Kansas, Politics

Schmidt said in a statement that the decision “could effectively and immediately shut off all funding for the judicial branch.” [emphasis mine] Kansas attorney general says judge’s ruling may jeopardize funding for courts, The Wichita Eagle

Please tell me there comes a point where we as citizens recognize how incredibly corrupt and undemocratic this posturing by Brownback’s administration is and demand better. I would genuinely like to see someone defend the principle they’ve decided to deploy to coerce the judiciary into compliance with their plans.

Hat tip to:

Link
Issues, Kansas

That exercise isn’t in the official process for how the state hands out “extraordinary need” funds. Districts make such requests when enrollment jumps or property tax revenues are affected by falling property tax assessments.

Still, being efficient with tax funds is a good thing, so this request just forced the schools to comply and send a list. So how often did the GOP leaders use those reported efficiencies on Monday to determine whether a district got more money?

Never once. Gov. Sam Brownback’s battle with educators damages Kansas schools again, The Kansas City Star

Link
Kansas, Politics

You know how everyone’s talking about this law Brownback signed that puts judiciary funding in jeopardy based on how they decide to rule? You know how pretty much everyone talking about it says it’s a bad idea (since, obviously, it is)?

Imagine for one second the name “Brownback” was replaced with “Obama” in that discussion. Could you imagine the pitchforks and torches conservatives would be marching into DC with? The ink wouldn’t even be dry on the paper.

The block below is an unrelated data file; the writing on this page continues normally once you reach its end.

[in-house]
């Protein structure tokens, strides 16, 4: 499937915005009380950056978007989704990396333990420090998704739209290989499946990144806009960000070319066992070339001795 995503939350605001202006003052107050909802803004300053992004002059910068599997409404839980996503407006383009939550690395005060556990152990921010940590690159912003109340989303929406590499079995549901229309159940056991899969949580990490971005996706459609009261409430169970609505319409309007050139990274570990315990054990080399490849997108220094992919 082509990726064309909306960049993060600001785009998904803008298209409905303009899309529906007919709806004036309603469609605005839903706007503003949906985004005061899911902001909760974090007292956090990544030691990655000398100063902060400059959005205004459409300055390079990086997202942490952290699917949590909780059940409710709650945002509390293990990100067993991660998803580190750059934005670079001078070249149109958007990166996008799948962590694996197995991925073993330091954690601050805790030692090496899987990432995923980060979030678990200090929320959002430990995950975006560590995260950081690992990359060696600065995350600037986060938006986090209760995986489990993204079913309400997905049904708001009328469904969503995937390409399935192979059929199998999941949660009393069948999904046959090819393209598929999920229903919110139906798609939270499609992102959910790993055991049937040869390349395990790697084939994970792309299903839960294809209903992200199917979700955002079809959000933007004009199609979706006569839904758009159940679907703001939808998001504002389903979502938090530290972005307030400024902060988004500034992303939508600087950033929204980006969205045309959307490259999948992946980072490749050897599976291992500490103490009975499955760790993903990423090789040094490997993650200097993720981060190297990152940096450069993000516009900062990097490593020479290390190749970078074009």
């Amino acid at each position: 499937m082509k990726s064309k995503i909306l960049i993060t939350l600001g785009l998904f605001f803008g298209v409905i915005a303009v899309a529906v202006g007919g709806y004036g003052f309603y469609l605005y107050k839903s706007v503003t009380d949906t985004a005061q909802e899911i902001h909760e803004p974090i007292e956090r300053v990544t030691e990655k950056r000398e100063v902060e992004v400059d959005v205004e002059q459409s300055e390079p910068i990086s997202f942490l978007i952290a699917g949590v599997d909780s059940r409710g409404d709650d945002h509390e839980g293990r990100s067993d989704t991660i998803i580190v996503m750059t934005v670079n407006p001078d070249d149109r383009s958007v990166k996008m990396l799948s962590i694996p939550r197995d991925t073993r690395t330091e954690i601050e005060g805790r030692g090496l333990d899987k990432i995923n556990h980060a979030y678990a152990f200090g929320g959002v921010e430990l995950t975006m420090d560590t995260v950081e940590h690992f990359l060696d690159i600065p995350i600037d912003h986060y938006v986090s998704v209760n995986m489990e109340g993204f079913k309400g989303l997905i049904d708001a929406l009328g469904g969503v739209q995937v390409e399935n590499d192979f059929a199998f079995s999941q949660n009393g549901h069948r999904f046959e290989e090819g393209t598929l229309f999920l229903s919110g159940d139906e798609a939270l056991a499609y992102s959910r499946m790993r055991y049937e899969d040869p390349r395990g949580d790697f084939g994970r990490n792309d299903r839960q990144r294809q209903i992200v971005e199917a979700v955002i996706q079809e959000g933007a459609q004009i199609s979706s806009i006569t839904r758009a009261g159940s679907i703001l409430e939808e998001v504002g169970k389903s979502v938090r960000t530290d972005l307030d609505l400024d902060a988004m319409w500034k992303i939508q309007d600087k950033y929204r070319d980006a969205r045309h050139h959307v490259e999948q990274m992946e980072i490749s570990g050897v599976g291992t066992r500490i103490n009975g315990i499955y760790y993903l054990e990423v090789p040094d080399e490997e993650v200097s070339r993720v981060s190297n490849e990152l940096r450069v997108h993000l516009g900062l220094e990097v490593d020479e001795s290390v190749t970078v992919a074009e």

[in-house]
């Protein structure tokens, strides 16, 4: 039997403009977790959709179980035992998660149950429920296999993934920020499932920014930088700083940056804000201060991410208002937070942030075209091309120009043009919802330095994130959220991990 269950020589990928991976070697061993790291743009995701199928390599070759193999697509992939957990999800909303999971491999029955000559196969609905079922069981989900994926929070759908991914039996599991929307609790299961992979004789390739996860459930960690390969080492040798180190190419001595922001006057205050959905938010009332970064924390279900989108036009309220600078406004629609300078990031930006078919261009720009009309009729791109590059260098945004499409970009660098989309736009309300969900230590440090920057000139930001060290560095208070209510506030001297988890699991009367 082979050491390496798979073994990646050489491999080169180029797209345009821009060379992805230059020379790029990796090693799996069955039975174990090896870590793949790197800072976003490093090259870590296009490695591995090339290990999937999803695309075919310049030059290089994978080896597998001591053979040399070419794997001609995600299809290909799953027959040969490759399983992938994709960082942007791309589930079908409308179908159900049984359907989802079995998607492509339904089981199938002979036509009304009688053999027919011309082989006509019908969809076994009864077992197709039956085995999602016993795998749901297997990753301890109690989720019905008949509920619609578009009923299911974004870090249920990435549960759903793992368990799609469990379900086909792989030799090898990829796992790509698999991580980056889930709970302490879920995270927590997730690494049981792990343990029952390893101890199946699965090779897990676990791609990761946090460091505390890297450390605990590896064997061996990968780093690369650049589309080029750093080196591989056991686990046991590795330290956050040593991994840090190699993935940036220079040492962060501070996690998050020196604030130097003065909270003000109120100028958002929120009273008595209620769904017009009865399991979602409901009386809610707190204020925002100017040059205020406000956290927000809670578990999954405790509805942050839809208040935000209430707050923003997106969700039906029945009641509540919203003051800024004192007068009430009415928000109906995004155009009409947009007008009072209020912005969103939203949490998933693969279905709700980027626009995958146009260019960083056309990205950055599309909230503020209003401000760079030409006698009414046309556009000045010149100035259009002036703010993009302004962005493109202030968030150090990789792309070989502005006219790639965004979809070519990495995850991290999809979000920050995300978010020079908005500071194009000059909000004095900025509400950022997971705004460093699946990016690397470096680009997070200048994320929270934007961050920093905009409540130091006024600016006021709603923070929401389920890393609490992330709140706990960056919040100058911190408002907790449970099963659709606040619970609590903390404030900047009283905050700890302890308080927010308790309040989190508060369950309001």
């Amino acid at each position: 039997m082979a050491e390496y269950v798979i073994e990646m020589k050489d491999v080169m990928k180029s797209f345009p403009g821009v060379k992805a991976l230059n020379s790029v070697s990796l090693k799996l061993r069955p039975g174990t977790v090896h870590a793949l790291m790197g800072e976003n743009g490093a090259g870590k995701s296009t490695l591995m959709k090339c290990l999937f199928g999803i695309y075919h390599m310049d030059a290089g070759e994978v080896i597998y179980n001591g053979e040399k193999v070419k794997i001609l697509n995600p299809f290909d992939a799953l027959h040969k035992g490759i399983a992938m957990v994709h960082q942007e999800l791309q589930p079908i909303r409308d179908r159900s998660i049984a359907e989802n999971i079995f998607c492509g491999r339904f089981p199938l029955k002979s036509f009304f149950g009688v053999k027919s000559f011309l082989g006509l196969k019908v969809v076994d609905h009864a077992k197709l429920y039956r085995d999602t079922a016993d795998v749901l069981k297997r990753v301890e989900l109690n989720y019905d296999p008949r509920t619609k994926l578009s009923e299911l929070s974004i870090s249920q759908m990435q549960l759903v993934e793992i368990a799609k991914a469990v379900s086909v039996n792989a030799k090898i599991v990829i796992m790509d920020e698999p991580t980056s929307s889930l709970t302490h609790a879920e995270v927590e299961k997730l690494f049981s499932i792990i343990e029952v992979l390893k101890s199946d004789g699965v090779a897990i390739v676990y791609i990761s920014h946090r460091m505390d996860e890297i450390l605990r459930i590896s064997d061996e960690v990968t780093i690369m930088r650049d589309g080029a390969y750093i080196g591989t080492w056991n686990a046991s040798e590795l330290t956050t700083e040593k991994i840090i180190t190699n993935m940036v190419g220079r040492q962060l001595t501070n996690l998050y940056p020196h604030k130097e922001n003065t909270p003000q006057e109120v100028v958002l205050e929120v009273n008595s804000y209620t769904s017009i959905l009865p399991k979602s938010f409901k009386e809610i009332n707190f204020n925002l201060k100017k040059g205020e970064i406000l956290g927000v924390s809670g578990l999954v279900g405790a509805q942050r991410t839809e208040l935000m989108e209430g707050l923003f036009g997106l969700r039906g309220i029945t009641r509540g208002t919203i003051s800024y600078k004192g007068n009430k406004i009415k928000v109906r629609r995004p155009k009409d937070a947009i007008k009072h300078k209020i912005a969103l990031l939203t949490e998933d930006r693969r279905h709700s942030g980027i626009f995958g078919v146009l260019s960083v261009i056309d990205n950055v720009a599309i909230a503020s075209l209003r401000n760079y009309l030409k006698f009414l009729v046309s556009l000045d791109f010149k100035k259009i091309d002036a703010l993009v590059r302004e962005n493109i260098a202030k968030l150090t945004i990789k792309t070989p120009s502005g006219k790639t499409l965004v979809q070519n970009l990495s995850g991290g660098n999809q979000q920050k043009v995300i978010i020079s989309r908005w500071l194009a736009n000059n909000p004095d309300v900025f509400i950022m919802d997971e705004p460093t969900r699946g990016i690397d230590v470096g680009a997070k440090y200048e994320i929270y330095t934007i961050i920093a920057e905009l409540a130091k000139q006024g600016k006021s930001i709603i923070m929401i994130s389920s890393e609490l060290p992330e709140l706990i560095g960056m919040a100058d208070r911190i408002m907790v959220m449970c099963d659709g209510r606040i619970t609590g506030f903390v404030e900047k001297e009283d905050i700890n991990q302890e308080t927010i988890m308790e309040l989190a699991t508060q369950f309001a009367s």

So why is it okay for Brownback to do it here?

A Matter of Perspective

Aside
Issues, Kansas

Interesting to see this coming up in the news again, especially after the legislature took action to correct the matter after the initial ruling.

“Acting on earlier direction from the state Supreme Court, the Shawnee County District Court panel concluded that current funding falls short of what are called the “Rose standards,” a multi-part test for adequacy of school spending outlined in a Kentucky case and adopted by courts across the country.” Court rules school funding is inadequate under Kansas Constitution, The Wichita Eagle

For those unfamiliar, with regard to the constitutional requirements of the state in matters of educational funding, the Kansas constitution states:

The legislature shall make suitable provision for finance of the educational interests of the state. Article 6, Section 6, part B

The “educational interests of the state” are then further outlined in KSA 72-1127. It’s a fairly complicated entanglement of principles, made more difficult since the base cost to accomplish those goals has no definite number (what the court calls a “bright line”). But as such, the courts stopped short of actually telling the legislature how much they had to fund, and only declared that the current funding levels clearly cannot satisfy KSA 72-1127.

The real struggle that’s interesting is finding where that balance is between being flat out underfunded, and just being asked to create new efficiencies which tighter budgets. Obviously it’s not a bad thing to evaluate if we’re overpaying for educational outcomes. It’s tough though when there isn’t so much a line in the sand, as you’re just dealing with a zone that encompasses the whole beach.

Link